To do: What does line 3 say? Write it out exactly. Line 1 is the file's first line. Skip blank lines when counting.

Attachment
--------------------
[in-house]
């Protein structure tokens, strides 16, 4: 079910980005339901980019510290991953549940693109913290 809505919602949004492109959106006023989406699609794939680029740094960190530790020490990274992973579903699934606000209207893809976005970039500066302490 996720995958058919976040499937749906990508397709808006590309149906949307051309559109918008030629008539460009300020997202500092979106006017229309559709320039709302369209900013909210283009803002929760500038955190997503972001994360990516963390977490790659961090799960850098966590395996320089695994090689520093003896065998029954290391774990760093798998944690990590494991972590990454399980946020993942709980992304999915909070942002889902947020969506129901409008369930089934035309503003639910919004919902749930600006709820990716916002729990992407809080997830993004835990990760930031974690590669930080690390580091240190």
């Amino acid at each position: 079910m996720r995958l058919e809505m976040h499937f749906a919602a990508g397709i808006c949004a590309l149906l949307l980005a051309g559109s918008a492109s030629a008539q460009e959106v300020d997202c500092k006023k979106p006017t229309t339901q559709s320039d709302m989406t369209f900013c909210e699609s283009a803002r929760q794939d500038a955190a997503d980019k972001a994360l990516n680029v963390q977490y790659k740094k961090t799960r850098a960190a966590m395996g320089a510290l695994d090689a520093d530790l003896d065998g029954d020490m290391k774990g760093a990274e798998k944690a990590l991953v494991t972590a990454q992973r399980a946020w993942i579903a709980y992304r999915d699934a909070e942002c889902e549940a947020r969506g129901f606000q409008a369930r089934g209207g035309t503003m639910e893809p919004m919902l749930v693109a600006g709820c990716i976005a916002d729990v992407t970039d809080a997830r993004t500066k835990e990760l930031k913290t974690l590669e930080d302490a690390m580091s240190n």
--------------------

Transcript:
């Amino acid at each position: 079910m996720r995958l058919e809505m976040h499937f749906a919602a990508g397709i808006c949004a590309l149906l949307l980005a051309g559109s918008a492109s030629a008539q460009e959106v300020d997202c500092k006023k979106p006017t229309t339901q559709s320039d709302m989406t369209f900013c909210e699609s283009a803002r929760q794939d500038a955190a997503d980019k972001a994360l990516n680029v963390q977490y790659k740094k961090t799960r850098a960190a966590m395996g320089a510290l695994d090689a520093d530790l003896d065998g029954d020490m290391k774990g760093a990274e798998k944690a990590l991953v494991t972590a990454q992973r399980a946020w993942i579903a709980y992304r999915d699934a909070e942002c889902e549940a947020r969506g129901f606000q409008a369930r089934g209207g035309t503003m639910e893809p919004m919902l749930v693109a600006g709820c990716i976005a916002d729990v992407t970039d809080a997830r993004t500066k835990e990760l930031k913290t974690l590669e930080d302490a690390m580091s240190n």